In Oedipus Rex, Sophocles showed his feelings of irreverence towards the Gods. He was living in a time when people were starting to turn away from the gods, and this play shows his feeling’s of agreement. Oedipus Rex also demonstrates his feelings of how the gods thoughts can change on whim, destroying the lives of nobles and those around them. This is demonstrated by his showing of how the gods being spontaneous and non caring, in how the cure of oedipus’ family traveled down many generations before finally being fulfilled by oedipus. Irreverence towards the gods is a heavily implied undertone appearing in the text.
With the realization of his demise, Oedipus tries to protect himself from punishment and shame by gouging out his own eyes and exiling himself out to die in the place destiny prevented him from dying originally. After many years of luxurious living, Oedipus’s predestined fate tears his life apart and returns him to the place he should have died as an infant, the mountain. Through the use of, departure, initiation, and return, Sophocles displays the journey of Oedipus. Not only is Oedipus the King evidence of the use of the hero’s journey throughout many famous plays, movies, and books across all cultures and time periods, but it also seen as a perfect tragedy, in which the audience experiences both pity and fear for the main
It is often said that an anti-climax work is more admired than its counterparts. For reasons, the struggle of humans, the ultimate failure of a hero, and the corruption of mortal spirit have always hold its ground against classic comedy. From the ages of Oedipus Rex, a tragedy carries the irony of an egoistic giant trapped in predestined downfall. Oedipus was almost certain that he had escaped the arranged destiny. This confidence led him to pursue the murderer of Thebes until, at the end, he made the horrible discovery that his wife was his mother, and that his daughters were instead, his sisters.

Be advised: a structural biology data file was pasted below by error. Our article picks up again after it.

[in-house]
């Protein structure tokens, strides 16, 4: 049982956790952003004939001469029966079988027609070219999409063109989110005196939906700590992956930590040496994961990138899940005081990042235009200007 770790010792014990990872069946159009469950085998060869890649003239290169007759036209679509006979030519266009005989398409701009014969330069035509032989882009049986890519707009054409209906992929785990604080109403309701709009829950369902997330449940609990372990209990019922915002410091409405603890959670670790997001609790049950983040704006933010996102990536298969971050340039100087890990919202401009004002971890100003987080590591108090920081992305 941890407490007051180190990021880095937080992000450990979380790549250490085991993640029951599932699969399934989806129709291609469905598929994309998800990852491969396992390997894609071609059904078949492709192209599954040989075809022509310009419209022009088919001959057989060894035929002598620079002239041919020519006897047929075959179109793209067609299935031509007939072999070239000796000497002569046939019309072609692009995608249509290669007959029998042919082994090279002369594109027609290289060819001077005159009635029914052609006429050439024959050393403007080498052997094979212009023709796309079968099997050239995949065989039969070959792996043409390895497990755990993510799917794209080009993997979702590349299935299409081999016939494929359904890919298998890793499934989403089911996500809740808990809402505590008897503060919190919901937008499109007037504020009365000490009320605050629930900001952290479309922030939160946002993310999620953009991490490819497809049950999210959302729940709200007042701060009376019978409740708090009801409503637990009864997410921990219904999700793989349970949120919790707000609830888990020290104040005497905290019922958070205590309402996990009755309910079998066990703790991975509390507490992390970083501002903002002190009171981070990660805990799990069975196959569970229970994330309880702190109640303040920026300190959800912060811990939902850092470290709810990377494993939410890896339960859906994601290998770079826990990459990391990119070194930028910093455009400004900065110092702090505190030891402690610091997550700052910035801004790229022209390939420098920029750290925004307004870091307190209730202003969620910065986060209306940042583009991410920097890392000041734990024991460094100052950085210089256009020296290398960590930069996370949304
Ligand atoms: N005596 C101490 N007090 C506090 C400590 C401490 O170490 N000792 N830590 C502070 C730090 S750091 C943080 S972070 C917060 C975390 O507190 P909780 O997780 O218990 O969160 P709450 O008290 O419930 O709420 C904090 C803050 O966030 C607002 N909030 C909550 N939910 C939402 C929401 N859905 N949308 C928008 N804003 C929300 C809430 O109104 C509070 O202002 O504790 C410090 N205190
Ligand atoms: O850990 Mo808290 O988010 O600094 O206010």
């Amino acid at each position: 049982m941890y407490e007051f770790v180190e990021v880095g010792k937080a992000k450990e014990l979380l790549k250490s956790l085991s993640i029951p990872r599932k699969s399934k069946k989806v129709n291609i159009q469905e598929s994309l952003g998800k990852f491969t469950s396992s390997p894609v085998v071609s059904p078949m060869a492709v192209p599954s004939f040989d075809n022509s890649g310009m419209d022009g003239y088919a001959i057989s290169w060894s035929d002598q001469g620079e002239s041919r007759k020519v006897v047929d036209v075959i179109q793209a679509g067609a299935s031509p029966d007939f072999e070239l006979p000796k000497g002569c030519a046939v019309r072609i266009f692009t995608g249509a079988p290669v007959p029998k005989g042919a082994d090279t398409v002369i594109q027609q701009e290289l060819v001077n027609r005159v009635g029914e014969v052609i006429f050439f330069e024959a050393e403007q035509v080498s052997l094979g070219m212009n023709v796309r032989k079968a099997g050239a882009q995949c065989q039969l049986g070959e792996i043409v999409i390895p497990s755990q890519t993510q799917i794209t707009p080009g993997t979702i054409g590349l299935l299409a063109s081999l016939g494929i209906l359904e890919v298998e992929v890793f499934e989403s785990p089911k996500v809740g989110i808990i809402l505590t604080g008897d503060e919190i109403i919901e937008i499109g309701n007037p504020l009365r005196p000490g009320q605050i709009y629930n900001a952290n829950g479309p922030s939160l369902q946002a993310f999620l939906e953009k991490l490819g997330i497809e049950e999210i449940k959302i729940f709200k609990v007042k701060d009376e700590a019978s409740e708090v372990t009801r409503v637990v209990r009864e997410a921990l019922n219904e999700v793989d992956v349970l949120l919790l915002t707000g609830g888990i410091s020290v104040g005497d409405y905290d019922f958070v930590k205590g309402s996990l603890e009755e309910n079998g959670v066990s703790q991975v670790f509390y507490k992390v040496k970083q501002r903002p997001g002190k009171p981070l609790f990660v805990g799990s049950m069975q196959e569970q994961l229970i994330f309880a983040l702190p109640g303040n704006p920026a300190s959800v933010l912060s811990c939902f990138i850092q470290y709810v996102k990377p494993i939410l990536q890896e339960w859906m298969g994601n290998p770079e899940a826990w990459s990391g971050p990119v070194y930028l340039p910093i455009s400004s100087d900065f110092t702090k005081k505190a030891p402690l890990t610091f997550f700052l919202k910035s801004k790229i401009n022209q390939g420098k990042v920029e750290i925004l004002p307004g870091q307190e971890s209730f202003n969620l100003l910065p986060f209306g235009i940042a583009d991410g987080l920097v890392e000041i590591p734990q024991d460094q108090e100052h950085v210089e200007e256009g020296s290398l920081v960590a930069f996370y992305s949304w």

Studying plays as Oedipus Rex and Hamlet is a vital part of studying literature since they are timeless works that teach many lessons. Moreover, they still have some concepts to be unmasked by critics of literature. According to Aristotle tragedy is ''a form of drama based on human misery that arouses in its audience feelings of pity and fear'' and each tragedy must have a tragic hero. Tragedy began in the ancient Greek theatre where tragedies were performed in late March to early April at an annual religious festival in honour of Dionysus. () One of the most famous tragedies in that period is Oedipus Rex which was written by Sophocles.